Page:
(2 minutes) Check Agenda
Go over the day's plan and ask if it seems okay.

(20 minutes) Life Cycle Activity
Split the class into groups of four and ask each group to pick one item from yesterday's list.
Explain that in today's lesson they'll be working on what is known as the "life cycle" of the product they chose from the beach. What do the students think the life cycle of a product might be? Listen carefully to the words "life" and "cycle." What do they think these words mean when they are applied to a consumer product?
Life cycle is the total process of creating, using and getting rid of consumer products.
A plastic bag can illustrate the entire life cycle process. We all use plastic bags, often for no longer than an hour, sometimes even less. So what is the life cycle of this plastic bag?
As you talk your students through the life cycle described below, consider charting the states to provide a visual (click here for a sample chart). Explain that energy is used every step of the way, which further pollutes the environment. You may want to illustrate this by drawing clouds, lines, etc. at different points in the chart.
(1) Petroleum and natural gas, which are the raw materials for plastic, must be extracted from the earth. 
(2) These raw materials are then transported to the factory, where
(3) they are turned into a resin that is heated, shaped and cooled, at which point the plastic sheets are ready to be flattened, sealed, punched or printed on. The plastic bag is born! From here it is
(4) transported to the store, where
(5) it is given to customers to
(6) carry groceries or other items. After that, it might
(7a) be used again or 
(7b) thrown in the trash. More likely though, bags end up tossed on the street when people are done with them—getting caught in fences, trees, even the throats of birds, fish and turtles. Few plastic bags end in landfills and only 0.6 percent is recycled.
Now consider the 1,000 bags used per American family per year.
Fact: 14 billion (14,000,000,000) bags are used in the US alone each year. When tied together these bags could be wrapped around the world 26 thousand (26,000) times! Think about it.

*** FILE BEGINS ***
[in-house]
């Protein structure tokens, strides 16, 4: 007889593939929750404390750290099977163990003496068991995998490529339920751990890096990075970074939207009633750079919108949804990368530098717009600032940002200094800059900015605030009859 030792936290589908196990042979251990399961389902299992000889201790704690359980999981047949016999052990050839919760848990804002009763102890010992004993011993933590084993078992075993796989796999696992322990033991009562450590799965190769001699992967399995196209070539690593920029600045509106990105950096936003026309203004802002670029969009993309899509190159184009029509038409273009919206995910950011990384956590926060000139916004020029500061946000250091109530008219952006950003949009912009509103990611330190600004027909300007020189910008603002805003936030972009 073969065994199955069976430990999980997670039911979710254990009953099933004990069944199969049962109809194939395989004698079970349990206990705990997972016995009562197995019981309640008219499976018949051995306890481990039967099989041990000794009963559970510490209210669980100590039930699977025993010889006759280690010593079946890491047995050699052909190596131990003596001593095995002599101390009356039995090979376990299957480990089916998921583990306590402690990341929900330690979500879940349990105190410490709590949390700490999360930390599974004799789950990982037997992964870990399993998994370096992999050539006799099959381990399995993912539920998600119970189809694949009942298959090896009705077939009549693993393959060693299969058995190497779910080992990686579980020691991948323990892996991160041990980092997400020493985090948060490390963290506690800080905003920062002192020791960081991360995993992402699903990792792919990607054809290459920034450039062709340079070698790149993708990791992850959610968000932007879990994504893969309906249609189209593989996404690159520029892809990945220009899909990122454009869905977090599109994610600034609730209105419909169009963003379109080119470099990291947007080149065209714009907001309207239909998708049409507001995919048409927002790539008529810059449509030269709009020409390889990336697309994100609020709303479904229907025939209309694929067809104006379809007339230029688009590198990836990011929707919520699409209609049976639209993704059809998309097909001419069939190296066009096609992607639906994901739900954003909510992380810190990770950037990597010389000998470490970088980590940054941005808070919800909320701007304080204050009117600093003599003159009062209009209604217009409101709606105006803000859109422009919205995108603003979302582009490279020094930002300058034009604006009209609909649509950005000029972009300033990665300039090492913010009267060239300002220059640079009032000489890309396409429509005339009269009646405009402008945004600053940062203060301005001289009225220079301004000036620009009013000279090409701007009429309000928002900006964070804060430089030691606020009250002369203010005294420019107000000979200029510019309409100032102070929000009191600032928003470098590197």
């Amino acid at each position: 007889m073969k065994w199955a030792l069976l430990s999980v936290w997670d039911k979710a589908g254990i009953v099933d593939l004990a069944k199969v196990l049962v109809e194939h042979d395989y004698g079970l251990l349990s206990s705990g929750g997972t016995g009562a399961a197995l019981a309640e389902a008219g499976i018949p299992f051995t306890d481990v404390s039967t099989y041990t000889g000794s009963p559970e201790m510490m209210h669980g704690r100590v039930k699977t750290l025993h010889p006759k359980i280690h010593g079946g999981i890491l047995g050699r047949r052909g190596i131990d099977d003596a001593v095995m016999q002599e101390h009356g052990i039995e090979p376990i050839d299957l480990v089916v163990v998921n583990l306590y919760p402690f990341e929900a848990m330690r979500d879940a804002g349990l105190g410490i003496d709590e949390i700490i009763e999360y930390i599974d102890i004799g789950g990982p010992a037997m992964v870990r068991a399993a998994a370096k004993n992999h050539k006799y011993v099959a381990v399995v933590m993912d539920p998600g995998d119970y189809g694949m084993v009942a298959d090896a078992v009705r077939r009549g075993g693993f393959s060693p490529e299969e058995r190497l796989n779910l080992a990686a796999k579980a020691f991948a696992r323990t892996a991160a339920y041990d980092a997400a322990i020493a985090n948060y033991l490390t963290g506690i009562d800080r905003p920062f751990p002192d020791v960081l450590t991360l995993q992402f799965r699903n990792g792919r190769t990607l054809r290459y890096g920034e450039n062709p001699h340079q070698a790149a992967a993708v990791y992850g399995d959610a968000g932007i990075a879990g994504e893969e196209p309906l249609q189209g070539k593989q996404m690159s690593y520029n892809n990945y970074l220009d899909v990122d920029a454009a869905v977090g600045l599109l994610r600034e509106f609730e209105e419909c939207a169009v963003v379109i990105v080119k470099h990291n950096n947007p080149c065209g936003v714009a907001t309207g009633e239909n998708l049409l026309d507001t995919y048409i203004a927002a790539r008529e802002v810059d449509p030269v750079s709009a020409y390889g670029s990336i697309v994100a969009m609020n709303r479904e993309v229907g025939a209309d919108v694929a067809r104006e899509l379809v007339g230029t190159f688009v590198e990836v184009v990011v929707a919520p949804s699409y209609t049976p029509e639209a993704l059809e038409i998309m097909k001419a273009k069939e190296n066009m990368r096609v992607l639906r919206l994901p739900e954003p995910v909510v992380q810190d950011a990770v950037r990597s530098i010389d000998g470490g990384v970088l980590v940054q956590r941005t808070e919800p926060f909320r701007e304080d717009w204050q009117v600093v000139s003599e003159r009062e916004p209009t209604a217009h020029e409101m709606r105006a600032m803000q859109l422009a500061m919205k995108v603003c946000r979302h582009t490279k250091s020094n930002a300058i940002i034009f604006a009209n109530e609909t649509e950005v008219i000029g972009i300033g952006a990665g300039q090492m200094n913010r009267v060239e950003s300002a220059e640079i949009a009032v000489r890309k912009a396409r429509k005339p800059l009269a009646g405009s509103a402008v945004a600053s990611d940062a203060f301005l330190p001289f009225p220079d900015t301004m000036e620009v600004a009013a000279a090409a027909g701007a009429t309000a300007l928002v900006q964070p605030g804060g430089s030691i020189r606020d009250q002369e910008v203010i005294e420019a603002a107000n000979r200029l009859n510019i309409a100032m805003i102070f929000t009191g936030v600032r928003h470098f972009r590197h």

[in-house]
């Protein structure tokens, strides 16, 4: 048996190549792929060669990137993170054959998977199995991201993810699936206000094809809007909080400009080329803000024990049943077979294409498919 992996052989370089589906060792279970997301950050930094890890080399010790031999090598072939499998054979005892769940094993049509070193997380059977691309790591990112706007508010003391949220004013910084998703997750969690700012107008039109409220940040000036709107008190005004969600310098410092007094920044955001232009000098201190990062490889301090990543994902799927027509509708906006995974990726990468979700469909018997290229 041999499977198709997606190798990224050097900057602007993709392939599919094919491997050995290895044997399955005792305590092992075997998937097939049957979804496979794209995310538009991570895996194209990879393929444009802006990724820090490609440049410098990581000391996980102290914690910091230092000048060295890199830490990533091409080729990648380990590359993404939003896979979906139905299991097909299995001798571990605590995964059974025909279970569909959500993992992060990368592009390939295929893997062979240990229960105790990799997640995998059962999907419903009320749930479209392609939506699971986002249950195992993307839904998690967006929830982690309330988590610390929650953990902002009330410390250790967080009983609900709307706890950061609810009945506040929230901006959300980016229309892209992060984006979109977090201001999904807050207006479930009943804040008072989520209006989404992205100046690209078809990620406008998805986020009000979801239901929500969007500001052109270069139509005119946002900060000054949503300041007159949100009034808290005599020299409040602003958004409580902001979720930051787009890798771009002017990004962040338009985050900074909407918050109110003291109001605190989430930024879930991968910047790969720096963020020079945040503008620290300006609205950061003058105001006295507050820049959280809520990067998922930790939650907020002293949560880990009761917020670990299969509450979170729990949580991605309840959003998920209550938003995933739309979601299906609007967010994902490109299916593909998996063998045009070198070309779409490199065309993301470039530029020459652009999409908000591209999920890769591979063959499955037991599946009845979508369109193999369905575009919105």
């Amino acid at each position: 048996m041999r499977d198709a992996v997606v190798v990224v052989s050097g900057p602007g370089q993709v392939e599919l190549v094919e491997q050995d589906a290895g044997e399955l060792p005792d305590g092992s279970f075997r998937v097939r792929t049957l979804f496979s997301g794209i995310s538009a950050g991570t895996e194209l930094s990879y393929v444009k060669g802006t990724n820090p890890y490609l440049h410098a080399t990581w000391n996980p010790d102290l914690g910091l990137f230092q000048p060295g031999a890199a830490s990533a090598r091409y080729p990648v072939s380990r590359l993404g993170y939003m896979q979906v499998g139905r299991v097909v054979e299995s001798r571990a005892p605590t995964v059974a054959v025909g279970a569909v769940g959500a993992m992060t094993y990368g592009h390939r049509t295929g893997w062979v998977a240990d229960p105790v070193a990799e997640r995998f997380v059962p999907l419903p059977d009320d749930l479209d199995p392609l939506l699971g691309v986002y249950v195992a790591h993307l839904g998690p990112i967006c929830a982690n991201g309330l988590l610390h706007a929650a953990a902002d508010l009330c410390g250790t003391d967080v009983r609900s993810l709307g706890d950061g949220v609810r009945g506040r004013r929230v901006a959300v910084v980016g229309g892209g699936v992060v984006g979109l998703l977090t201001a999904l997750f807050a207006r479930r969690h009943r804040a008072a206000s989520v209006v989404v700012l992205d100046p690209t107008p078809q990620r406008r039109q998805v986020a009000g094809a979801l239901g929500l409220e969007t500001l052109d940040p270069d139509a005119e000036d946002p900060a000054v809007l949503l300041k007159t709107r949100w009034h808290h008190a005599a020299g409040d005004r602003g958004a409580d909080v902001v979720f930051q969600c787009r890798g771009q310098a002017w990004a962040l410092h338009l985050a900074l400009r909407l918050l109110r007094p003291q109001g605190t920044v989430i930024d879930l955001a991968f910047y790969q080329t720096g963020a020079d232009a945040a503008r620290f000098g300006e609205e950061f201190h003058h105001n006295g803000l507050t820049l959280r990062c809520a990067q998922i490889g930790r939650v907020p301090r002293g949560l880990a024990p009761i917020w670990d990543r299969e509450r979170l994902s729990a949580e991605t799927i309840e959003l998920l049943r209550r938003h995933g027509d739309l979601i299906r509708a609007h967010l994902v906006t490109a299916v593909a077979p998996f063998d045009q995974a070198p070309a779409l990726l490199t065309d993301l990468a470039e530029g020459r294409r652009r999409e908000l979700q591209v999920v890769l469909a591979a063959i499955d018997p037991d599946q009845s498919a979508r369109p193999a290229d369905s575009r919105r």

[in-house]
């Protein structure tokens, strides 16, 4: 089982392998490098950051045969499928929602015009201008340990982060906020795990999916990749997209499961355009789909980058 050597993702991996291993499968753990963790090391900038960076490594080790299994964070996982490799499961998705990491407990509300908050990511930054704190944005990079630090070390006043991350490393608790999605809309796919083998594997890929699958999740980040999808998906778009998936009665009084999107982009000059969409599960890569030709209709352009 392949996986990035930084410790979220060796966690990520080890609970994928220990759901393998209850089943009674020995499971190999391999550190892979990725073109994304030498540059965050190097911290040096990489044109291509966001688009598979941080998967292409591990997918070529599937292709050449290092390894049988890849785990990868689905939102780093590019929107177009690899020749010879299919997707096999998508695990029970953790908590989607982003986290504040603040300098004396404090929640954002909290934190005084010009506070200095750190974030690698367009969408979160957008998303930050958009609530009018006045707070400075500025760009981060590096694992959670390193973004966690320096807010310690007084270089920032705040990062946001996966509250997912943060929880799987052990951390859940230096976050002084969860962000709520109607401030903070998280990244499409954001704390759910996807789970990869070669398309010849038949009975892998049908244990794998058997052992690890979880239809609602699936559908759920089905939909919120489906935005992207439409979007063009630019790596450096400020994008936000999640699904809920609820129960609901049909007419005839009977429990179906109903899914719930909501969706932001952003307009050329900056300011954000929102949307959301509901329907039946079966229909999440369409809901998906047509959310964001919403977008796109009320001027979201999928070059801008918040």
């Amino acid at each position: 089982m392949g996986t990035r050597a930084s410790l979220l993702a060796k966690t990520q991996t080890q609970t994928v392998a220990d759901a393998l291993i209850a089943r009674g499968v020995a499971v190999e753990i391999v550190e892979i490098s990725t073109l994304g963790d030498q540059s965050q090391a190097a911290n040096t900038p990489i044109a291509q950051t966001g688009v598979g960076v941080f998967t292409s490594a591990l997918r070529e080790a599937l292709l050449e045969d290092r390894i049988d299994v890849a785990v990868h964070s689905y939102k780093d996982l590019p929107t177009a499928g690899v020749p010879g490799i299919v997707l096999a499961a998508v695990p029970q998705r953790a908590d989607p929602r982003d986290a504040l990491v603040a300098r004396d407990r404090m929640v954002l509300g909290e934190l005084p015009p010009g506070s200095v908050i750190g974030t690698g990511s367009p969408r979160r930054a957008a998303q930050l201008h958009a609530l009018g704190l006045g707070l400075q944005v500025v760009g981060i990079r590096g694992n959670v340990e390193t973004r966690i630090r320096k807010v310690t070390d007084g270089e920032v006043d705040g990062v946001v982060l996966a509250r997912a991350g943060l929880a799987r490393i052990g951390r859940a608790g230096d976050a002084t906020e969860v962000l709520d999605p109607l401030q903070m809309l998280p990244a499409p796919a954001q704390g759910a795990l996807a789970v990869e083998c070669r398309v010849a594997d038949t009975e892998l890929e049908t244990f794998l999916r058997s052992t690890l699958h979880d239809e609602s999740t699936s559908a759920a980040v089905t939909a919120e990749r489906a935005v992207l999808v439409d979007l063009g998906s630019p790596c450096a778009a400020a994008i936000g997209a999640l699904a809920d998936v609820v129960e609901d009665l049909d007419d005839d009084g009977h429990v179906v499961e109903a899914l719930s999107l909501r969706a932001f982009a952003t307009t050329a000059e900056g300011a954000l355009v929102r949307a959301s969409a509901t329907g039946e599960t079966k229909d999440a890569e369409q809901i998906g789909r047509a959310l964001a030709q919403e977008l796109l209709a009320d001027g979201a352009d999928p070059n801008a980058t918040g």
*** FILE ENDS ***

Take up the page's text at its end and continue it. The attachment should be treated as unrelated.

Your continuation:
All consumer products have life cycles like this. So let's turn to your item from the beach. Think about the different life cycle stages your item may have gone through, from extracting raw materials from the earth to being thrown away. Ask each group to brainstorm together, and when they are ready, to illustrate the life cycle of their item on chart paper. 

(10 minutes) Reduce, Reuse, Recycle
At the end of the clip the sailor tells us: "Throwaway living may be profitable, but the consequences are intolerable. It's certainly a problem for everyone and it will require all facets of society to solve it. The ocean itself eventually will spit this stuff out. But we have to stop putting it in. If we don't stop putting it in, it will never be able to spit it all out and that's the situation we're in right now."
In their small groups, ask students to think about what ends up in the garbage at school or at home, that they might be able to reduce, reuse or recycle. Think about school lunches for instance (the sandwich bags, juice boxes, styrofoam trays, etc.) as well as the classroom garbage (lots of paper). Also think about home: What ends up in the garbage there?
Talk about the waste of other things as well. Is there a way to save some of the water we use, the heat or cooling of our classrooms or homes, the gas for the family car, the power for machines like fridges, freezers, lamps, computers, phones, MP3 players, and anything else your students come up with?
Ask students to discuss this, first in their small groups. Then have students bring their ideas to the large group. On chart paper titled "What can we do?" make a list of their responses, using the three categories 1. Reduce, 2. Reuse, and 3. Recycle.
Consider this list a work in progress. You can check in with your students over the coming weeks to see which of the actions on their list they are implementing at home or at school. Consider adding actions to the list as your students become more aware about how to better care for the environment. 


(4 minutes) Closing
In pairs ask students to finish the following sentence:
The earth is our home, we need to ____________________________________________
Ask a few volunteers to share what they said with the class.

Additional Activity:

Low-Waste Lunch Day

Ask your students to do research in the lunch room, investigating the waste produced during lunch. Then, based on the research, help students figure out a plan of action. Divide up the various tasks among your students. Consider informing the rest of the school of the garbage problem by making posters, announcements, presentations, etc. Have students share their ideas for how to reduce waste during school lunch.
How did this activity work in your class? Please share your stories and other feedback with us! Email: